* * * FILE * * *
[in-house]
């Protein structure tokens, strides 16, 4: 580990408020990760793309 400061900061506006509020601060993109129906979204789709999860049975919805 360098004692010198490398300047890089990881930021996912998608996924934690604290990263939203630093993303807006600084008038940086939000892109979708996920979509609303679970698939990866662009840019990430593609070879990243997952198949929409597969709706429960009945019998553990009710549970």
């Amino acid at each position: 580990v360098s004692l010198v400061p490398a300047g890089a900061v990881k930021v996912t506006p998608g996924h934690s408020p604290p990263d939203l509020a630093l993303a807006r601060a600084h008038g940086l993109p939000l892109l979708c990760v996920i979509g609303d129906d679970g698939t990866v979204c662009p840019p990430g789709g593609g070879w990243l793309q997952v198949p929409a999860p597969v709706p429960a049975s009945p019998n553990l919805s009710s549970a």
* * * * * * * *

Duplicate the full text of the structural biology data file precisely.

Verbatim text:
[in-house]
């Protein structure tokens, strides 16, 4: 580990408020990760793309 400061900061506006509020601060993109129906979204789709999860049975919805 360098004692010198490398300047890089990881930021996912998608996924934690604290990263939203630093993303807006600084008038940086939000892109979708996920979509609303679970698939990866662009840019990430593609070879990243997952198949929409597969709706429960009945019998553990009710549970």
């Amino acid at each position: 580990v360098s004692l010198v400061p490398a300047g890089a900061v990881k930021v996912t506006p998608g996924h934690s408020p604290p990263d939203l509020a630093l993303a807006r601060a600084h008038g940086l993109p939000l892109l979708c990760v996920i979509g609303d129906d679970g698939t990866v979204c662009p840019p990430g789709g593609g070879w990243l793309q997952v198949p929409a999860p597969v709706p429960a049975s009945p019998n553990l919805s009710s549970a």